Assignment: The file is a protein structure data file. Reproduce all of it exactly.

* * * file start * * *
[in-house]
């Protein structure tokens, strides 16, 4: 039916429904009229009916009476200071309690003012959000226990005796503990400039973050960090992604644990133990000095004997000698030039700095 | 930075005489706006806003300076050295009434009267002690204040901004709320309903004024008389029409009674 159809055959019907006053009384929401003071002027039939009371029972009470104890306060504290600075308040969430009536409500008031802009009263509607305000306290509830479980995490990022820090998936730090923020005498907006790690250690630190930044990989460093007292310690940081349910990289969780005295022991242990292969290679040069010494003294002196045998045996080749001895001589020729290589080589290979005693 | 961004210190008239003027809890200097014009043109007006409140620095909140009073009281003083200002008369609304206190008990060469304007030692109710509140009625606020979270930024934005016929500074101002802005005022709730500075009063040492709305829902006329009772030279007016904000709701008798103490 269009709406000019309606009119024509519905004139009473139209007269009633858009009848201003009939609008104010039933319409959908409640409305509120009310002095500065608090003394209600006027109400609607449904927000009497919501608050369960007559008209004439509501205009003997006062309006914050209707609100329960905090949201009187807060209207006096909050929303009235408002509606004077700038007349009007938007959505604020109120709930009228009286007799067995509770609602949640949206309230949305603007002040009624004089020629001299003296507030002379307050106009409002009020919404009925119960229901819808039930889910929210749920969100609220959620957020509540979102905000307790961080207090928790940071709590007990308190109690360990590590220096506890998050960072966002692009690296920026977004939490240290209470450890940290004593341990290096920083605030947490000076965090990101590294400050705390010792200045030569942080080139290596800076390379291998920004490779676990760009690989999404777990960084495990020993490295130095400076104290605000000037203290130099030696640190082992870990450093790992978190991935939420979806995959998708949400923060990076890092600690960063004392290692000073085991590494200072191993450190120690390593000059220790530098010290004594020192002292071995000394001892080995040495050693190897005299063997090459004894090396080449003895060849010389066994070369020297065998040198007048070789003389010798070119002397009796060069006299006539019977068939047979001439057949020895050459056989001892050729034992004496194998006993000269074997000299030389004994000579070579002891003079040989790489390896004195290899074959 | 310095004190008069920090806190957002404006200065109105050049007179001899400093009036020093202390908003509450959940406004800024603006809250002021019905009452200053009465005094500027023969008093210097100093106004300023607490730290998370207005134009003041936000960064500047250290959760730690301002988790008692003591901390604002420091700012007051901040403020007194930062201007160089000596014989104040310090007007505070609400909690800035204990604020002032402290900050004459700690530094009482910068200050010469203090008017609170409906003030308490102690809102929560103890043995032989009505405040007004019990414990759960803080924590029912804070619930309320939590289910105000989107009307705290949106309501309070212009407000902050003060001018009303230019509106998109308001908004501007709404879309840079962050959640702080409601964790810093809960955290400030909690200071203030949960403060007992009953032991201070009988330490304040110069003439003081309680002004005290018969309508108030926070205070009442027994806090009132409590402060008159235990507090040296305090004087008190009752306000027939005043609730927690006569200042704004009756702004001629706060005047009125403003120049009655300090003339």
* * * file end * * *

[in-house]
């Protein structure tokens, strides 16, 4: 039916429904009229009916009476200071309690003012959000226990005796503990400039973050960090992604644990133990000095004997000698030039700095 | 930075005489706006806003300076050295009434009267002690204040901004709320309903004024008389029409009674 159809055959019907006053009384929401003071002027039939009371029972009470104890306060504290600075308040969430009536409500008031802009009263509607305000306290509830479980995490990022820090998936730090923020005498907006790690250690630190930044990989460093007292310690940081349910990289969780005295022991242990292969290679040069010494003294002196045998045996080749001895001589020729290589080589290979005693 | 961004210190008239003027809890200097014009043109007006409140620095909140009073009281003083200002008369609304206190008990060469304007030692109710509140009625606020979270930024934005016929500074101002802005005022709730500075009063040492709305829902006329009772030279007016904000709701008798103490 269009709406000019309606009119024509519905004139009473139209007269009633858009009848201003009939609008104010039933319409959908409640409305509120009310002095500065608090003394209600006027109400609607449904927000009497919501608050369960007559008209004439509501205009003997006062309006914050209707609100329960905090949201009187807060209207006096909050929303009235408002509606004077700038007349009007938007959505604020109120709930009228009286007799067995509770609602949640949206309230949305603007002040009624004089020629001299003296507030002379307050106009409002009020919404009925119960229901819808039930889910929210749920969100609220959620957020509540979102905000307790961080207090928790940071709590007990308190109690360990590590220096506890998050960072966002692009690296920026977004939490240290209470450890940290004593341990290096920083605030947490000076965090990101590294400050705390010792200045030569942080080139290596800076390379291998920004490779676990760009690989999404777990960084495990020993490295130095400076104290605000000037203290130099030696640190082992870990450093790992978190991935939420979806995959998708949400923060990076890092600690960063004392290692000073085991590494200072191993450190120690390593000059220790530098010290004594020192002292071995000394001892080995040495050693190897005299063997090459004894090396080449003895060849010389066994070369020297065998040198007048070789003389010798070119002397009796060069006299006539019977068939047979001439057949020895050459056989001892050729034992004496194998006993000269074997000299030389004994000579070579002891003079040989790489390896004195290899074959 | 310095004190008069920090806190957002404006200065109105050049007179001899400093009036020093202390908003509450959940406004800024603006809250002021019905009452200053009465005094500027023969008093210097100093106004300023607490730290998370207005134009003041936000960064500047250290959760730690301002988790008692003591901390604002420091700012007051901040403020007194930062201007160089000596014989104040310090007007505070609400909690800035204990604020002032402290900050004459700690530094009482910068200050010469203090008017609170409906003030308490102690809102929560103890043995032989009505405040007004019990414990759960803080924590029912804070619930309320939590289910105000989107009307705290949106309501309070212009407000902050003060001018009303230019509106998109308001908004501007709404879309840079962050959640702080409601964790810093809960955290400030909690200071203030949960403060007992009953032991201070009988330490304040110069003439003081309680002004005290018969309508108030926070205070009442027994806090009132409590402060008159235990507090040296305090004087008190009752306000027939005043609730927690006569200042704004009756702004001629706060005047009125403003120049009655300090003339």